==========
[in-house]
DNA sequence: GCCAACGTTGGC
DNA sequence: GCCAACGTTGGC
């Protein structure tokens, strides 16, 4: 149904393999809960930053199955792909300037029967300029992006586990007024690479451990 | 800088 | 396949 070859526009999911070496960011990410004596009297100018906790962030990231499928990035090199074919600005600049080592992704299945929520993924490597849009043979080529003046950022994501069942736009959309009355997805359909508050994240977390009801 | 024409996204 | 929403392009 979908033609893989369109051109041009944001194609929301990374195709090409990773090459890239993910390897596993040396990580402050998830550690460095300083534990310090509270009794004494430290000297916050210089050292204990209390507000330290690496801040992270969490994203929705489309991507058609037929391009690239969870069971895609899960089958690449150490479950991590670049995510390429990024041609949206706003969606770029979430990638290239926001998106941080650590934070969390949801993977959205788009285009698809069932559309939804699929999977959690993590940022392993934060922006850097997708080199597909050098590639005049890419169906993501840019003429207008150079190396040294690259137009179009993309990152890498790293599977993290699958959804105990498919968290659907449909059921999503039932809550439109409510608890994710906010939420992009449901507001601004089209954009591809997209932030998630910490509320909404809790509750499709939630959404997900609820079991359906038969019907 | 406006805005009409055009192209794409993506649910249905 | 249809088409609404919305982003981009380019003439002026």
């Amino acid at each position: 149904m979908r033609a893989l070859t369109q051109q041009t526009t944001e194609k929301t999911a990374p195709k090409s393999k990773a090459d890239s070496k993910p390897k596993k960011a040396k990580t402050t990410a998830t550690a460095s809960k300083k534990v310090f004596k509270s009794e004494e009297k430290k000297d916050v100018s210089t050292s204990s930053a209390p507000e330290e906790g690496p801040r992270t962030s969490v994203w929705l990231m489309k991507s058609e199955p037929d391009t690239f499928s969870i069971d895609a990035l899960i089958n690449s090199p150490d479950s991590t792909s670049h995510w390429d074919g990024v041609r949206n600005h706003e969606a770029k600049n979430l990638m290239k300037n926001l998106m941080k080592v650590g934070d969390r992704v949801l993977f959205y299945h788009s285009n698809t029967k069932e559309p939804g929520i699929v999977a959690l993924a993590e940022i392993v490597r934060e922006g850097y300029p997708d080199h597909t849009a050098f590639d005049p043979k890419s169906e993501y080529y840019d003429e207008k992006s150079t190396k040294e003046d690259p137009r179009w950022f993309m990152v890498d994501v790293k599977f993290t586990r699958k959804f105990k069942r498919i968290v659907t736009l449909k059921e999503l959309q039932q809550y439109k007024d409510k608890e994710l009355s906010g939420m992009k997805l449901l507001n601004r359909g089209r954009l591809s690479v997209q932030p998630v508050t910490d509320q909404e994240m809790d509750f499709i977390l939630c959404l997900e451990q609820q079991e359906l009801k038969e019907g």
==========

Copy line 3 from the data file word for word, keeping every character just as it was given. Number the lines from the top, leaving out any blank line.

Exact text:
DNA sequence: GCCAACGTTGGC